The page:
While I was in New York last month, I stopped to grab a quick coffee during my morning walk when something came over me and I decided to switch things up and order the matcha — not my MO. After I ordered, I immediately teeter-tottered on my decision, wondering if I made the wrong choice. RIGHT CHOICE! It was the best iced matcha latte I have ever had, and I sincerely I mean that. It was so good that I went back for more everyday that I was in town. I watched carefully as the barista made it each time, asking questions and taking notes so I could try to recreate this addicting green drink back at home. I thought for sure there would be some incredible secret that I would crack, but to my pleasant surprise there was not. What it boils down to was the homemade plant milk (they used a combination of oat and almond) and really good, quality, matcha tea — that’s it. I left New York with a new insight into the simple art of matcha, a small sampling of the best ceremonial grade money can buy (no really!!), and a dream.
I’m happy to report that my matcha-at-home trials have been highly successful. I make a fresh batch of homemade almond milk every week — there’s a how-to in my Instagram highlights. I’ve also made a new friend during this journey. His name is Ian Nelson and he’s the Founder of Man Eating Tiger, a small, single sourced, straight out of Japan, raw, ceremonial matcha company in New York. He’s here to answer all of your matcha related questions and share his favorite way to enjoy matcha and mine! The only difference between the way we matcha is the milk we use.
A little background on the history of matcha:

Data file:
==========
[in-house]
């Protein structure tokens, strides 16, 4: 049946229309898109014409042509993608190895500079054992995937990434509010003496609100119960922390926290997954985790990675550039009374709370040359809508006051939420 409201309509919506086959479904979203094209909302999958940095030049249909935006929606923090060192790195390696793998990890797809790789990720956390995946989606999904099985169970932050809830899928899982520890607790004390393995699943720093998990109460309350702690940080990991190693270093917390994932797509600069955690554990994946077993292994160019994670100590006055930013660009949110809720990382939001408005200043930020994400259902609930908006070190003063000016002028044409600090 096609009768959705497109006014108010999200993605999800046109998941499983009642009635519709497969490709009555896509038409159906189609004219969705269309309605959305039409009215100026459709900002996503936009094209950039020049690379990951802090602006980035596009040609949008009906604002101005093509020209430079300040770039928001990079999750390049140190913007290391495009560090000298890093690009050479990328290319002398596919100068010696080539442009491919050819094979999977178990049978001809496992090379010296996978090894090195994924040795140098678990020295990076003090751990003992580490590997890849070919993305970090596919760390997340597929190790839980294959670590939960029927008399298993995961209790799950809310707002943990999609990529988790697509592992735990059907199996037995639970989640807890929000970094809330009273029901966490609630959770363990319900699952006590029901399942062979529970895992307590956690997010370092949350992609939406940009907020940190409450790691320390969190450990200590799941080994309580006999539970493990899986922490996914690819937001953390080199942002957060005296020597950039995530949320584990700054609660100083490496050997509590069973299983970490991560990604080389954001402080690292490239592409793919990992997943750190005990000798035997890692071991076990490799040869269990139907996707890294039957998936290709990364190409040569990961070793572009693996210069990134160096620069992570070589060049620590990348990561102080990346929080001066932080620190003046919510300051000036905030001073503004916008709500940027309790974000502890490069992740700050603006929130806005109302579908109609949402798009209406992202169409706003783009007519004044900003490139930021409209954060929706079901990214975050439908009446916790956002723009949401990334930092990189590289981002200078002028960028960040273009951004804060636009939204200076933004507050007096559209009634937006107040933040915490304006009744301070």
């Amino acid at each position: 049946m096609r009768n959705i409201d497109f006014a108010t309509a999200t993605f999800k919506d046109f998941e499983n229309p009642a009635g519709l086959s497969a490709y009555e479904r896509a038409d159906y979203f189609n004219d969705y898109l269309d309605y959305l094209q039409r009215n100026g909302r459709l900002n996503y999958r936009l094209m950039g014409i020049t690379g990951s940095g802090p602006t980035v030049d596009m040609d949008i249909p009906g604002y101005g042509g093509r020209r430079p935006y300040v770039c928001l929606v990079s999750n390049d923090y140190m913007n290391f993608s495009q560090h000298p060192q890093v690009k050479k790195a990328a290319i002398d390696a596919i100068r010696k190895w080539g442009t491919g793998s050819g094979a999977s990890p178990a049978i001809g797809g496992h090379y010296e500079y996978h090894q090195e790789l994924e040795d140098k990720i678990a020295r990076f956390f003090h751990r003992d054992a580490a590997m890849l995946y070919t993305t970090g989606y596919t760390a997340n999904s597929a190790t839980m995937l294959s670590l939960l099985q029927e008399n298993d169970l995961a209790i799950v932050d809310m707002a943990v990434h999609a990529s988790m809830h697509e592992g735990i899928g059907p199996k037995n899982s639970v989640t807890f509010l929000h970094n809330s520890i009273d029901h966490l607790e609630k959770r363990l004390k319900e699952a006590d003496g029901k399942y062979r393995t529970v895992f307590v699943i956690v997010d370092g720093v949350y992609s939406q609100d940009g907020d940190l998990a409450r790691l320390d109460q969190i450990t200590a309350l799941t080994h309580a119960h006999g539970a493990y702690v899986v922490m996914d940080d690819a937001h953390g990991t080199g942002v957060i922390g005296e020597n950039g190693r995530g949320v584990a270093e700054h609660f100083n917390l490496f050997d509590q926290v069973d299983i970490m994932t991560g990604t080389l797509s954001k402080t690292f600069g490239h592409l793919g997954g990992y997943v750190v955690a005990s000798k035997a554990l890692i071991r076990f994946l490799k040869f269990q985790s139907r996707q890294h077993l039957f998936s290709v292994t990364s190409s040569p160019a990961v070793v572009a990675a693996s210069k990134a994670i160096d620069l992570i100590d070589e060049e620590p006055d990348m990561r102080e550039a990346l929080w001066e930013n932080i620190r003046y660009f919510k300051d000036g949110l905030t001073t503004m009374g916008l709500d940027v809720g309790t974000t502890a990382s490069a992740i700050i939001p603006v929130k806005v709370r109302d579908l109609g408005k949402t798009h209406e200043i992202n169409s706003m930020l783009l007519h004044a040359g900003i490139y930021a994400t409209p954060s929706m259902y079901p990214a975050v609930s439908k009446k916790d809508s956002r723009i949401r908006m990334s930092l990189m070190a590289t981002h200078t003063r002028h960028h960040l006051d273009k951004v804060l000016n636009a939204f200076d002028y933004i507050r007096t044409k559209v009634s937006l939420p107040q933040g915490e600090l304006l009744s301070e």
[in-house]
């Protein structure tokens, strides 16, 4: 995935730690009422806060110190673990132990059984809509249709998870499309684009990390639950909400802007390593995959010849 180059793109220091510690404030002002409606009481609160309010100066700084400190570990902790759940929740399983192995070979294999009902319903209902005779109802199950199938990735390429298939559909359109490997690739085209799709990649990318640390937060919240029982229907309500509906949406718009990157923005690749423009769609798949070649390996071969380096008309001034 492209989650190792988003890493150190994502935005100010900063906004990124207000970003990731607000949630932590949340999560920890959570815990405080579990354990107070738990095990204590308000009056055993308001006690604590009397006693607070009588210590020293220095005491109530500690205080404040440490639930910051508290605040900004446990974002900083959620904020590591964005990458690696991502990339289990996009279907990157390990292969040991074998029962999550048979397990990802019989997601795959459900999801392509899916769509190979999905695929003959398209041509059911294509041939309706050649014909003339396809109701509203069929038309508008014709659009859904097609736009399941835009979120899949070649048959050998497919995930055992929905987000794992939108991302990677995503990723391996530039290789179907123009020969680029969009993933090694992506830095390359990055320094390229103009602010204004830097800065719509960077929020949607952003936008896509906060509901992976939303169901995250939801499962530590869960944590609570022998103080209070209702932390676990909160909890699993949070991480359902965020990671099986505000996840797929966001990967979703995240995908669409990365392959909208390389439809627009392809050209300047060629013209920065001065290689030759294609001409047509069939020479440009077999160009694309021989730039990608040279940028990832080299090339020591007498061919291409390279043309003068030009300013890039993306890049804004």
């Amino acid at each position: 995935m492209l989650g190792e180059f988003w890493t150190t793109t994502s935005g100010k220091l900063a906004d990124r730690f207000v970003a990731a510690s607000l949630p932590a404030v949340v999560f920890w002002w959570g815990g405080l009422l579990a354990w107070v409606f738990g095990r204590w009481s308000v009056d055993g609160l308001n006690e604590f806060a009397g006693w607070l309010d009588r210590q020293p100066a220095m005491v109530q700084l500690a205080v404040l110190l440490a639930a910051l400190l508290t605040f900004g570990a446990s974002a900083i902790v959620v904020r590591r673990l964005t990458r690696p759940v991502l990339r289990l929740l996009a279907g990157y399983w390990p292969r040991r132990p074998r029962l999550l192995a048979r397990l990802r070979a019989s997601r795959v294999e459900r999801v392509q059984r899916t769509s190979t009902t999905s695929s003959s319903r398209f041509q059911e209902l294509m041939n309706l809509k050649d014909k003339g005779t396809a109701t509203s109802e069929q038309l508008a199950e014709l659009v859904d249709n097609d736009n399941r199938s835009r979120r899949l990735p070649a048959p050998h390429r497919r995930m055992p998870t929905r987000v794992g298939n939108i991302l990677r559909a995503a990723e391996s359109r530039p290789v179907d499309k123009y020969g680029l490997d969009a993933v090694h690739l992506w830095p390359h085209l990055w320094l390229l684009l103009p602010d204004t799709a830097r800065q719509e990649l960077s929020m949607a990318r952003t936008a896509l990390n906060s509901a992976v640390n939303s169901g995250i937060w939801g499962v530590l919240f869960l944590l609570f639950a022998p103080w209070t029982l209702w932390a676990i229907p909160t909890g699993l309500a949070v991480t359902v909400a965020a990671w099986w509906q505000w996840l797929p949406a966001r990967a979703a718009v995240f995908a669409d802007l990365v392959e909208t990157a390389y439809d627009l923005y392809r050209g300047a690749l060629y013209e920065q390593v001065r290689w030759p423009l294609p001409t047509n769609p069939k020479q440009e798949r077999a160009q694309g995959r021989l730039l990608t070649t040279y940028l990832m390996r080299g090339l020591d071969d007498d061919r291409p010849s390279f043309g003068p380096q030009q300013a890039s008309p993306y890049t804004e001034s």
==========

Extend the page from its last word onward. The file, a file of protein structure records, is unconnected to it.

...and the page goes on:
“There are a lot of varying stories on the history, but I believe the original matcha came from China in the 9th Century and it wasn’t actually used as a tea, until around the 12th Century, when Buddhist Monks in Japan found that the weather and terrain conditions in the temple precincts in Kyoto made it possible to start growing their own matcha. Eventually the Shogun made it possible to allow more tea gardens in Uji, and here we are today.”
“Matcha is naturally caffeinated, but not to the level of coffee. So in other words, it will wake you up and make you feel energized, but in a nice, calming way. Whereas coffee will slap you in the face and get your heart and brain racing. Also matcha is the equivalent of several glasses of green tea in terms of antioxidant benefits and nutritional value.”
How to choose a quality matcha?
“I would look at color and smell. There is a lot of saturation in the market and mislabeling, so its easy for people to get confused about what they are buying, and also a problem for me who sells actual quality, ceremonial grade matcha. The biggest indicator obviously is if it’s yellow or almost brown. That means it’s not good. Some companies aren’t even selling matcha, they’re selling either green tea mixed with a bunch of let’s say ‘stuff’ or dying the powder so it’s like neon green. [Laughs] There are two overarching levels: culinary and ceremonial. In America, there is a third level which is kind of made up called ‘premium’. In Japan, culinary grade matcha is supposed to be the whole plant, including stems and everything ground up by a machine. In America, they call that ‘premium’, or often it will be mislabeled as ceremonial. In America though, culinary grade is like some weird green baking powder crap. [Laughs] In Japan, there are three levels of ceremonial grade. Ours is second level. Just to simplify, any type of ceremonial grade matcha is supposed to be the top leaves of the matcha plant, hand-picked and hand-ground, seasonally. I went with our matcha because I actually don’t like bitter tasting matcha. We get it from one of the oldest, small family farms in Japan exclusively. I will say in the age of the Internet, it’s a good thing and a bad thing. The good thing is more people see your product. The bad thing is everyone gets to see the hundreds of thousands of other people’s products, too. So it’s difficult to actually know what’s real or not, before you buy online. Especially if you look at Amazon, and I can tell you some of those brands are just 100% mislabeling.”